Anabaptist Mennonite Biblical Seminary Blog

Revisiting the Legacy of John Howard Yoder

July 25, 2013

Photo by and ©2004 Dustin M. Ramsey

Photo by and ©2004 Dustin M. Ramsey

Time has its way. As does the Spirit.

The accelerating interest in and widespread appreciation for John Howard Yoder’s theological work has also provoked renewed calls for the Mennonite church, including AMBS, to revisit unfinished business with his legacy. Last year, in February and March of 2012, AMBS faculty did significant work to review AMBS’s history with John Howard Yoder and to come to a shared agreement that guides how we teach, critique, interpret, and use Yoder’s work with integrity, recognizing the significance of his theological work and the harmfulness of his actions. This Faculty Statement is posted on the AMBS website.

In addition to the hard work our AMBS faculty has done to interpret the complicated ironies of John Howard Yoder’s legacy over many years, I wanted to add a personal word.

As the current president of AMBS, I'm committed to a new transparency in the truth telling that must happen. We must strive to get the facts straight, to acknowledge healing work that has been done, and to shoulder the urgent healing work that must still be done. Some who are only tuning in now will say, I had no idea about John Howard Yoder’s widespread sexual harassment and abuse. Others will say, why keep bringing this up; it was settled long ago; he submitted to a church disciplinary process and was cleared for ongoing ministry. Others will say, FINALLY. This has taken far too long.

The renewed outcry for truth-telling about what really happened and what didn’t happen in the 1970s, 80s and early 90s has deepened my resolve and the resolve of Mennonite Church USA leaders, including Ervin Stutzman, to continue the healing journey. I was not close to the John Howard Yoder saga when it was unfolding and only heard him speak once during his visit in 1997 to Harrisonburg, VA. Now, as I review the written materials about him and talk to people, I am dumbfounded (appalled) at how long it took for anyone in authority to publicly denounce his harmful behavior.

I am also keenly aware that I was not there. I do not presume that I would have done things differently at that time. I thank God for all the faithful and arduous labor that was exerted under extreme stress to stop John Howard Yoder’s sexual abuse and to listen to the victims—as ineffective as it proved to be for many years. As AMBS professor Ted Koontz said elsewhere: “The women who experienced sexual and power abuse by John personally have far too long been sidelined (along with others who were directly abused by other church leaders) and are rightfully at the center of our concern. I nevertheless am aware the hurt caused by John's behavior was and is far-reaching. That circle of hurt includes some who carried major responsibility to work at stopping his abusive behavior, who were unsuccessful, and who were burdened by weight of that failure.”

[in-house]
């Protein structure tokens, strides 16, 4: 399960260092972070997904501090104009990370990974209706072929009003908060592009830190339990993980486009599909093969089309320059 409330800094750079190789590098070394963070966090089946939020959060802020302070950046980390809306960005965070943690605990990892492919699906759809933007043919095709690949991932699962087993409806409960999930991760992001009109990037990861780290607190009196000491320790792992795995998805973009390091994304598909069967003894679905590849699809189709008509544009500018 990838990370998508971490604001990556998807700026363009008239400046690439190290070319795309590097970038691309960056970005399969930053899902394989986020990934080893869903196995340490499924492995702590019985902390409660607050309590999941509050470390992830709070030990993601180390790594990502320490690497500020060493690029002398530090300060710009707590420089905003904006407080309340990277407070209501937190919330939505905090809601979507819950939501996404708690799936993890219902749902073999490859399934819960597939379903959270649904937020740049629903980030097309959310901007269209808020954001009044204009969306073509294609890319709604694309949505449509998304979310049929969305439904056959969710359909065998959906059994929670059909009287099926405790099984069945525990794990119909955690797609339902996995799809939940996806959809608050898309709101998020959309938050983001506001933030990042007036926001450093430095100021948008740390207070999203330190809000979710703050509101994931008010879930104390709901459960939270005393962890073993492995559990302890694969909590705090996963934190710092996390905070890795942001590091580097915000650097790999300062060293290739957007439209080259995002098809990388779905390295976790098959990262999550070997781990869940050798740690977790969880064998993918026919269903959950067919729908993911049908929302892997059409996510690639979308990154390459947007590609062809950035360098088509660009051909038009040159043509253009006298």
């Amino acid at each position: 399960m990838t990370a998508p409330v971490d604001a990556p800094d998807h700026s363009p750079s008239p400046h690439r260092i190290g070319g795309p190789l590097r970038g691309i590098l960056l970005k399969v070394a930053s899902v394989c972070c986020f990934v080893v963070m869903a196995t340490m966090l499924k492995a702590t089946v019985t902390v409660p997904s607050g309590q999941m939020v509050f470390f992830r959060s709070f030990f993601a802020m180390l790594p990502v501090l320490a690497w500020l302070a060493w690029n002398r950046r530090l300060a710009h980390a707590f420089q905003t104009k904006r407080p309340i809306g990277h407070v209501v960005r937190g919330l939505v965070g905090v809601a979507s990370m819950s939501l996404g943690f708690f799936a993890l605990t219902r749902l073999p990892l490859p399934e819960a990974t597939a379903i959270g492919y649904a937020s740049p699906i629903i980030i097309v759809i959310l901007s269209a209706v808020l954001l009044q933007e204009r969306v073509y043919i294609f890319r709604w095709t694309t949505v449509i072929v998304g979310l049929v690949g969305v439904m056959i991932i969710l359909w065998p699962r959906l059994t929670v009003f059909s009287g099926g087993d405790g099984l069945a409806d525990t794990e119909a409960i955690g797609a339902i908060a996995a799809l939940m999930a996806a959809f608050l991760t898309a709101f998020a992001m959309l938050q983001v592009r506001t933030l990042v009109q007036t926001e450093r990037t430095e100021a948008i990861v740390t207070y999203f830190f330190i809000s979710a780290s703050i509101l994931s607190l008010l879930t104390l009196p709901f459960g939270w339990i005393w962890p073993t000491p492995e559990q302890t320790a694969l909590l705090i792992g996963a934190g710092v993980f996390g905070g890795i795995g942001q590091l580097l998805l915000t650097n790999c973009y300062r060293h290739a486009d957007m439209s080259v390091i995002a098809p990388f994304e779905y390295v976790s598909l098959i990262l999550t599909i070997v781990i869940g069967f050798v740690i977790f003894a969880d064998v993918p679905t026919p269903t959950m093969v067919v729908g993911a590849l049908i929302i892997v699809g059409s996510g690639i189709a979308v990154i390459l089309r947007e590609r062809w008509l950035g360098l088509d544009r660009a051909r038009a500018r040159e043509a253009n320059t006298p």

True, there was confusion about who John Howard should be accountable to with various influential church leaders and institutions continuing to send him all over the world even as AMBS leaders of the time discouraged his use as a resource. It took far too long to realize how he was out-manipulating persons who sought to confront him, along with providing his own theological rationalization for his sexual activities.

But it’s time to say frankly that we have fallen short. Even those of us now in leadership who weren’t remotely involved at the time, must commit to the deep listening needed to get the facts straight. What did actually happen? What was done to address it and what was left undone regrettably, or done poorly, in retrospect? Who suffered because of that failure? Who was disbelieved for too long even as an abuser was allowed to continue his globetrotting ministry without public censure? In what ways would we respond differently today given the benefit of hindsight and so much learning in the meantime?

Yes, John Howard’s ministry was and is an exposition of the Gospel that is reaping an enormous blessing. Thanks be to God! This flawed man was gifted in ways that allowed him to grasp radically good news in the Gospel that needed retelling, reimagining.

Ironically, it is because of that Gospel that we can fearlessly call sin what it is. The far reaching hurt of the evil that was perpetrated and allowed to fester too long must be more fully and publicly acknowledged. It is then that we can move into deeper healing and reconciliation. May it be so!


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Thank you, Dr. Wenger Shenk, for this difficult and important truth-telling. I noticed that the Wikipedia entry on this issue is considerably lacking ( , and wanted to suggest that it be updated to include the position of the AMBS.
Judah 4:28PM 09/28/13
Thank you Phyllis for this thoroughly wise reflection. I only wish it wasn't buried in a place where few people will see it. Just after I noticed your comment, we posted a new blog entry on how this is a teachable moment in the life of our church. Your comments reminded me especially of one of the conversational topics mentioned there: “How do we do theology with real, broken people as our guides? Many of the people whose work shapes our ethics, worship and life together were broken in their personal and academic lives. How do we hold the tension of exclusion and embrace: excluding the things that are oppressive, embracing the things that are helpful? How do we consciously read and assess their work in ways that critically examine what they call us to and boldly name the places where their thinking falls short?”